A few people have emailed or commented to ask how they could create some resources like the ones on this site. All of the resources on this site are created in Adobe Flash Pro CS4 (PC). This software lets you design the graphics and program the interaction. A 30 day trial version is available here.
Flash has a number of advantages: The software development is relatively quick in comparison to other programming languages. It is easy to publish the results to a wide audience as it is designed for the web. As programming languages go, Actionscript 3, which is what is used by Flash to create all of the internal logic, is relatively easy to learn. The disadvantages of Flash is that it cannot meet the performance of other programming languages. However, for the purpose of resources such as these, that is rarely an issue , plus it is getting better all of the time. There are also a number of excellent open source projects that can be used that make the development easier, although they must be learned too.
I am sure everybody has their own method of learning. My method was to pick a simple design idea that I had and work towards making it. This is a slow process as every step needs research either on one of the many excellent tutorial websites or from a book. My desktop reference was Flash CS3 Professional Advanced for Windows and Macintosh. My recommendation of this book goes no further than it is the only one I have ever used and it seemed fine to me. As I’ve not used any other I have no frame of reference as to its relative worth. The advanced really refers to the fact that it uses the programming language of Flash rather than just its animation tools. In my opinion it is a beginner book for anybody who hasn’t yet learnt Actionscript and who can find their way around Flash’s drawing tools by trial and error. The alternative method is to choose a different type of book that follows a “how to build x” approach which leads you by the hand to the creation of a simple game or application. For me these don’t work as the only real way to learn to program is to solve each problem yourself. In fact that isn’t just learning to program; that is programming. It is a series of problems that have to be solved. How do I tell the computer to draw this? How does the computer handle it when I click here? Etc…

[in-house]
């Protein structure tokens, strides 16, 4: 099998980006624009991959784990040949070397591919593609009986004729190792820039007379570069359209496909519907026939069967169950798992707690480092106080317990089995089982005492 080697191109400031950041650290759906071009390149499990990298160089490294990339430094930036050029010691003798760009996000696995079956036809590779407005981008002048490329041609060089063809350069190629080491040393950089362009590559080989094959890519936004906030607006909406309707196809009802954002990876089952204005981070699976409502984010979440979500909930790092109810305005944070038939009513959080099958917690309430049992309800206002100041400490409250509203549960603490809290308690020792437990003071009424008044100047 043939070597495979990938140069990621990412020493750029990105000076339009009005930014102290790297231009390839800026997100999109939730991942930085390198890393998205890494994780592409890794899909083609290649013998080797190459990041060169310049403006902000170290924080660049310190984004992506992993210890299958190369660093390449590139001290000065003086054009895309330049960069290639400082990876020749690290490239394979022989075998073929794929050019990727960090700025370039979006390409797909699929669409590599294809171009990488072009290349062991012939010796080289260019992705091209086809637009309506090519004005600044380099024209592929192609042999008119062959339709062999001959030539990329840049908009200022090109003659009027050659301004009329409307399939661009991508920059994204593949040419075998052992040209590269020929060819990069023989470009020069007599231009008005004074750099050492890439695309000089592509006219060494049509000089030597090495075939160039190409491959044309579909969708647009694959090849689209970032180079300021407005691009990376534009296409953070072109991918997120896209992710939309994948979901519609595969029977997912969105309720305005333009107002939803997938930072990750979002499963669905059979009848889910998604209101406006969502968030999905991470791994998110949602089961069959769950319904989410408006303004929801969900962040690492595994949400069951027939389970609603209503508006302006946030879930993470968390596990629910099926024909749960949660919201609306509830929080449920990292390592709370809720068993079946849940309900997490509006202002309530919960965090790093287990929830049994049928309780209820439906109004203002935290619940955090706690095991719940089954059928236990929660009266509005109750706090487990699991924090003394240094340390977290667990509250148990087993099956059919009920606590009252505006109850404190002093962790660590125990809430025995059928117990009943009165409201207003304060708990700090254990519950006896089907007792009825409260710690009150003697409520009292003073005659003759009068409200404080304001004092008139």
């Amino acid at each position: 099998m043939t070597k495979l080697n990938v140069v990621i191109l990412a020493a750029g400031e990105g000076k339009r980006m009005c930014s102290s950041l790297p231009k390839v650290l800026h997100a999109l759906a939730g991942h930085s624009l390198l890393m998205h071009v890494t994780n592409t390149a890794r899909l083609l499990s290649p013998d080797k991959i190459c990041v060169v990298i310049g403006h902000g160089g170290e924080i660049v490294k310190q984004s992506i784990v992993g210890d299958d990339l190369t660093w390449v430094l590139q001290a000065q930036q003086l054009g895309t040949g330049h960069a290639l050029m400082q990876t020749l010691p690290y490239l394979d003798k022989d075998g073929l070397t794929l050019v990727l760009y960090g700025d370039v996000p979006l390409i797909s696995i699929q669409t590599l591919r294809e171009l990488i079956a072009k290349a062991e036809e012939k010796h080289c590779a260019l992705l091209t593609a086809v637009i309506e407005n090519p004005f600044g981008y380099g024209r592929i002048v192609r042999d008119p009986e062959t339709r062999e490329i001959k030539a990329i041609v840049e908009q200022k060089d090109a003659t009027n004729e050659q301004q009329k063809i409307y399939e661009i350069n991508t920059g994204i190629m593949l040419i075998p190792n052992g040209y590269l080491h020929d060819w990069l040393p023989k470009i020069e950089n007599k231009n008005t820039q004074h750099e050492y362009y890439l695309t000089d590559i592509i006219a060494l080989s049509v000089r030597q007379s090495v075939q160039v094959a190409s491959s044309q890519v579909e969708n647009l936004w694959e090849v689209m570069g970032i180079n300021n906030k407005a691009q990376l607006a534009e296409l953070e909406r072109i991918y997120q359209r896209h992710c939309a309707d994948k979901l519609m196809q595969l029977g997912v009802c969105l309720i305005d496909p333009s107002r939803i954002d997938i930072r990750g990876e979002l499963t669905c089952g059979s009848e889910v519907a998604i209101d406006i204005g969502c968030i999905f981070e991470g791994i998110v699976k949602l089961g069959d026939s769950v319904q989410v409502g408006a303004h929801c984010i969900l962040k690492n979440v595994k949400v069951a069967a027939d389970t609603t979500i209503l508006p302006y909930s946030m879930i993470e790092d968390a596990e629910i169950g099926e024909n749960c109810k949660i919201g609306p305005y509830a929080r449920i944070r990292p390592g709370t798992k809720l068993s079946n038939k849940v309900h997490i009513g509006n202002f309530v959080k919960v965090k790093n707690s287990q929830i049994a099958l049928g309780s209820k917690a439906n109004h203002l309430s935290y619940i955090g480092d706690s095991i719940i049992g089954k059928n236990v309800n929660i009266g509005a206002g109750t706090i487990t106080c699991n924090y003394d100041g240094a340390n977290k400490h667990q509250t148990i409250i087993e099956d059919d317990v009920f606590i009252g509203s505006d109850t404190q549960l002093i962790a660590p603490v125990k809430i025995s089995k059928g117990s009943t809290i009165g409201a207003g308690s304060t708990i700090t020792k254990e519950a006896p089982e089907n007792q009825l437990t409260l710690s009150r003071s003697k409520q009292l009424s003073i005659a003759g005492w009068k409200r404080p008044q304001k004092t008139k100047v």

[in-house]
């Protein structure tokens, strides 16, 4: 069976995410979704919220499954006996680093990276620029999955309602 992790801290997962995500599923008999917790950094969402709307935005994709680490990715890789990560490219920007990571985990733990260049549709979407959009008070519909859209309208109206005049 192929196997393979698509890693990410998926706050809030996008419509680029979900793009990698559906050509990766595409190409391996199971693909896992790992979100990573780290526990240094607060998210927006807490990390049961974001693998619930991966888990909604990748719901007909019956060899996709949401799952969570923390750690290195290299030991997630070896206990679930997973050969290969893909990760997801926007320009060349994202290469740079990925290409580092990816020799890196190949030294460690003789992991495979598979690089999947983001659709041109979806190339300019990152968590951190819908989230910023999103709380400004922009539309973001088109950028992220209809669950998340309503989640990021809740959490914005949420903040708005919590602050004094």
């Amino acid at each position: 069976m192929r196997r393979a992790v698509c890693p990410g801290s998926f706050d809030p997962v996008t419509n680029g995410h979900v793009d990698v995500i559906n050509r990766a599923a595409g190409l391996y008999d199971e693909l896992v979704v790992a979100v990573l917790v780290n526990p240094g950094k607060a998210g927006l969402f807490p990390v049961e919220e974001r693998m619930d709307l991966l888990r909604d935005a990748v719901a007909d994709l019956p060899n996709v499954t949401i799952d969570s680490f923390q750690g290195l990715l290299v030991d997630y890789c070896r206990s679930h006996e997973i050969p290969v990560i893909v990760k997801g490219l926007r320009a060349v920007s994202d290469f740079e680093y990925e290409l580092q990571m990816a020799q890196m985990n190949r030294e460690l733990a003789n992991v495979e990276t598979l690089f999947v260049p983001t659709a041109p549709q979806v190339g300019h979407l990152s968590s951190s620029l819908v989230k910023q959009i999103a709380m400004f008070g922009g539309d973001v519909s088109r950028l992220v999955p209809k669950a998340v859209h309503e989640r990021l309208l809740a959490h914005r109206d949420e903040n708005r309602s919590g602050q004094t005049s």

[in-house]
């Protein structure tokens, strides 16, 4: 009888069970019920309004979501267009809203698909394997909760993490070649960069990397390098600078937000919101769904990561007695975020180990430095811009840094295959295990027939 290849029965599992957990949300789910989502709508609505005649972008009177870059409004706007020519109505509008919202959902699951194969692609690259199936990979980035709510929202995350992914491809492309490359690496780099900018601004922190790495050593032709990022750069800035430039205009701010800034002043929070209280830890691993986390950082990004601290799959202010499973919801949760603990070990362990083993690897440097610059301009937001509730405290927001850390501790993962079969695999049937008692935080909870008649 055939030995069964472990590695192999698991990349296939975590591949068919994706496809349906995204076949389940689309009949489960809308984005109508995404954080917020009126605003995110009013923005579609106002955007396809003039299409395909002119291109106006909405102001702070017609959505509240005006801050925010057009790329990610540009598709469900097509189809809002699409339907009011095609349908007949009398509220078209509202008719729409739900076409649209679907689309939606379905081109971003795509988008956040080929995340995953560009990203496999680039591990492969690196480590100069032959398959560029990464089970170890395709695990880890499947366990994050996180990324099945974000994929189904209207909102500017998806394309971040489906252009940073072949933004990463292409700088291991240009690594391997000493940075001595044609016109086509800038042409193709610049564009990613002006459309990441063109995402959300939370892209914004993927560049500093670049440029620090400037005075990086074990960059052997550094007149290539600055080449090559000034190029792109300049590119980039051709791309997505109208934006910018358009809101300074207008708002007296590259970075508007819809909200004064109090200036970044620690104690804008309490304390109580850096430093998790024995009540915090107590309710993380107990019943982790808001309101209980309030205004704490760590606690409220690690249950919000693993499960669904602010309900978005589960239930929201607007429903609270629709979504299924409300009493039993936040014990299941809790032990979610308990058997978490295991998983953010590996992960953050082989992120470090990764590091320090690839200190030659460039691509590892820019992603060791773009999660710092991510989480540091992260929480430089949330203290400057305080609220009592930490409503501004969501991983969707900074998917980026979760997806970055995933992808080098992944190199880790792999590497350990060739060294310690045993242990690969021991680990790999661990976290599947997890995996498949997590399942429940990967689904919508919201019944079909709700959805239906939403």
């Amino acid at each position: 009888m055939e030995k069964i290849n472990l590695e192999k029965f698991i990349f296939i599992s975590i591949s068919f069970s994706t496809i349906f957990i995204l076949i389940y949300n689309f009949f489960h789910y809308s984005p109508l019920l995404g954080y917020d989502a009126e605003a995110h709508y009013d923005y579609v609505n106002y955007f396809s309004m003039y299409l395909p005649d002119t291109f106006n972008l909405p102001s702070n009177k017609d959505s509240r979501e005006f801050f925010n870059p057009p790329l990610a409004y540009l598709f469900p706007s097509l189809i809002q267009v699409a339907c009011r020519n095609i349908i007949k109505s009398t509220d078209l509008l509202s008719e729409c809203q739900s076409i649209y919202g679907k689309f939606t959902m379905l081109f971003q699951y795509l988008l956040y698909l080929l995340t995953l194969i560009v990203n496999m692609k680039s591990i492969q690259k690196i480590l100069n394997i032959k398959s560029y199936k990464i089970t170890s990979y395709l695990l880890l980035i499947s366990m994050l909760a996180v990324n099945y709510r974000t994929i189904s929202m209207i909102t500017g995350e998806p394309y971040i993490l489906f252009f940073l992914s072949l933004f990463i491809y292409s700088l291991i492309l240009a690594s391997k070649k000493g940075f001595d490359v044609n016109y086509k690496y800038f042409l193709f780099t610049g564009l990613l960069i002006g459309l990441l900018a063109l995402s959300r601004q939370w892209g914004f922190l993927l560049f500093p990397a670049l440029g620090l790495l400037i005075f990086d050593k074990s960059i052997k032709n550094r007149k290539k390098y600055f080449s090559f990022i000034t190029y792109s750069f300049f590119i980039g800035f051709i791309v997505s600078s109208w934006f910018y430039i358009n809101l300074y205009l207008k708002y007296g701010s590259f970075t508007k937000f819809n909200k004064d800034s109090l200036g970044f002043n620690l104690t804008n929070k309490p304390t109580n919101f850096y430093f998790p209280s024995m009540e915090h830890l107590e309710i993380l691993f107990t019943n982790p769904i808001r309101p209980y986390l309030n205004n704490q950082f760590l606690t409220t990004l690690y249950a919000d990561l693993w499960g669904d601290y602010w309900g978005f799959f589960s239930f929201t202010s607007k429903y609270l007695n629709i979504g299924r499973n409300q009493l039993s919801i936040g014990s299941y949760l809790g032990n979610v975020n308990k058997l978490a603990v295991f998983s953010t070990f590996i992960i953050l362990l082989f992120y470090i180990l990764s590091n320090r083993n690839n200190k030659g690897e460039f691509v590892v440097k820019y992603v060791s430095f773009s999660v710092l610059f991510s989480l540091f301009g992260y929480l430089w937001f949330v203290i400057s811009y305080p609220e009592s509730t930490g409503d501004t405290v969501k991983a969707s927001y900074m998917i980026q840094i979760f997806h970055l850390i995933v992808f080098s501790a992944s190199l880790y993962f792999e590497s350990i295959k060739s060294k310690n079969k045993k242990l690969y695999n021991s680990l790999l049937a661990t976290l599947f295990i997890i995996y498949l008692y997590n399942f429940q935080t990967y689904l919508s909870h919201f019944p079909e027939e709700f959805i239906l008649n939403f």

At the end I had a product that I had a use for and which exactly matched my design. This was Isometric Dotty my first ever attempt at programming anything in Flash. It had taken a lot of frustration, searching for answers, and was, I see now, massively inefficient at doing what it did, but it worked and I learnt a lot from it. Then I tried to leverage the program design to use some of its structure to create the next idea I had but I still needed to add to it and solve the new problems this created.
If there is enough demand, and people would find it useful, I’ll add some further pages on things that worked for me in learning to make the resources. I don’t intend to start writing tutorials, there are more knowledgeable people already doing those, but I’m happy to share some of my learning experience and methods if it will help.
If there are any areas that people would like to know more on please leave a comment below.